DEAR ABBY: My daughter, "Bailey," will be 4 soon, and will be having a birthday party. We have been to a few of Bailey's friends' birthday parties, and present-opening turns into chaos. The birthday child doesn't have a chance to really look at the gifts, other children crowd closer and closer to the present-opener to get a better look, and some children cry about the gifts the birthday child has received while their parents promise to buy them a "better one" on their next outing.

I make sure my daughter is well-behaved when it comes to present-opening, but not all parents seem to feel the need to curb this behavior on the part of their children. Would it be acceptable to wait to open Bailey's presents until after the guests have left?


DEAR WANTS TO BE COURTEOUS: Children learn what is acceptable behavior and what is not because their parents take the time to explain to them what is expected, and correct them when they make a mistake. The parents you have described were either too ignorant or too lazy to do their job.

Although some "birthday mommies" provide gift bags or party favors for all the children to unwrap, most people consider the present-opening ritual to be part of the fun of the birthday celebration and expect it.

A better solution would be to hold smaller birthday parties for your daughter so things don't get out of hand. According to the chapter "Table and Party Manners" in "Emily Post's Etiquette": "One guest should be invited for each year of a child's age, plus one."

DEAR ABBY: My daughter-in-law, "Daisy," is a reckless driver who lives in a large metropolitan area surrounded by expressways. She tailgates, weaves in and out of traffic and passes cars at high speeds, often using her cell phone while driving.

Daisy has had several tickets. Despite this and pleas from my son and others to slow down, nothing has changed. I find this odd, because Daisy is otherwise a responsible person &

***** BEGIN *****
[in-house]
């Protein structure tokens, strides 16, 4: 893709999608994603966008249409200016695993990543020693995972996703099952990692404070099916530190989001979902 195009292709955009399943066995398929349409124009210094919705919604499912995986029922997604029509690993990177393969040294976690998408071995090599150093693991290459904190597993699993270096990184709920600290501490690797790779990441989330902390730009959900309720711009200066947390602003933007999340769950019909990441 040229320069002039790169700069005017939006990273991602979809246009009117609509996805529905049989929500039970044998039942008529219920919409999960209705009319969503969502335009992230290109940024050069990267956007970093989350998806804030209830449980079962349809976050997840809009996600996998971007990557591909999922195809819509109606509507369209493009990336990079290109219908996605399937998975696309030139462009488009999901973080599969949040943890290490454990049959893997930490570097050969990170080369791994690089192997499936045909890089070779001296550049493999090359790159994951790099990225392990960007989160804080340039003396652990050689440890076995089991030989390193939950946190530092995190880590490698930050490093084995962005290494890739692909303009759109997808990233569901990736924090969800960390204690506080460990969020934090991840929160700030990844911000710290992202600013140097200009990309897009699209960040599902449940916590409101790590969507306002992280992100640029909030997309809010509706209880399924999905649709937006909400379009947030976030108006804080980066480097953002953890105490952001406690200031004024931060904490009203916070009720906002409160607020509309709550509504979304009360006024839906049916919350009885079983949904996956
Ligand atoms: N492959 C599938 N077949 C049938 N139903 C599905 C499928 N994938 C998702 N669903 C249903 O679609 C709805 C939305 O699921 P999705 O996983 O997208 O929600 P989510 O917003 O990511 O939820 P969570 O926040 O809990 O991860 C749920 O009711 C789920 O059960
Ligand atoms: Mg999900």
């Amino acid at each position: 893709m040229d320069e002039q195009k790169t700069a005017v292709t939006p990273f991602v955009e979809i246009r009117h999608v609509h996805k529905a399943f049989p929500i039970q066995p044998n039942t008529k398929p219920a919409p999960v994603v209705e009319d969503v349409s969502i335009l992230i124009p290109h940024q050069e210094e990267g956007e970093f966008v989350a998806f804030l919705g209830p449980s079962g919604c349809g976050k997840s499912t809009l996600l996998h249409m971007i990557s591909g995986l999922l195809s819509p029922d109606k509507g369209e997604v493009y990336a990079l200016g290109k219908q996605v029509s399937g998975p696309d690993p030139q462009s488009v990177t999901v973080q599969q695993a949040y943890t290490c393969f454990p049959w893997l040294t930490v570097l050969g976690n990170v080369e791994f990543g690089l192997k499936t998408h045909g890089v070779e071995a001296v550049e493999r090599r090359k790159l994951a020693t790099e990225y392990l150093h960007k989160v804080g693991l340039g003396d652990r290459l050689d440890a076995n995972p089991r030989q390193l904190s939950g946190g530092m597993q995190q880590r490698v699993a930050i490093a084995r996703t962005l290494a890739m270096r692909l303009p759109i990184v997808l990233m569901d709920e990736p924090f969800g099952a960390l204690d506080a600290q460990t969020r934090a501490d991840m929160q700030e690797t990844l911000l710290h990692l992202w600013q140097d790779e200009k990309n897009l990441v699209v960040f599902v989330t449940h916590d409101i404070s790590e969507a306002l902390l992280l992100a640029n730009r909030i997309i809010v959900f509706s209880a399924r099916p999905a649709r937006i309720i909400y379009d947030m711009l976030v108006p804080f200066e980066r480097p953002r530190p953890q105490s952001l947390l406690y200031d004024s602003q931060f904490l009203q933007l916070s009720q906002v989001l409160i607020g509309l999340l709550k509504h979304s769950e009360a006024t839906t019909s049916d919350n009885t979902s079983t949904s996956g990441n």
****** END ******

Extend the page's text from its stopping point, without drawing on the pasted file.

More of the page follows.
an executive with a large company, an excellent mother and a loving wife. However, she appears to have a blind spot about the risks she takes when she's behind the wheel. She justifies her speed as necessary in order to keep up with the demands of her schedule.

She would be grief-stricken if she had an accident that involved anyone, especially her infant daughter who is often in the car. Will the only wake-up call come in the form of a serious accident?



that or a near miss. However, I view your daughter-in-law in a different light than you appear to. A mother who drives aggressively with a child in the car and talking on her cell phone does not strike me as Mother of the Year. Studies have shown that drivers on cell phones are as impaired as those who have been drinking. She's being childish, selfish, foolish and irresponsible and should be ashamed of herself.

DEAR READERS: Today we remember Dr. Martin Luther King Jr., who was martyred in the cause of civil rights in 1968. His words ring as true today as when he first uttered them: "Along the way of life, someone must have sense enough, and morality enough, to cut off the chain of hate." He was a voice of reason in a time of insanity, silenced too soon.

Write Dear Abby at or P.O. Box 69440, Los Angeles, CA 90069.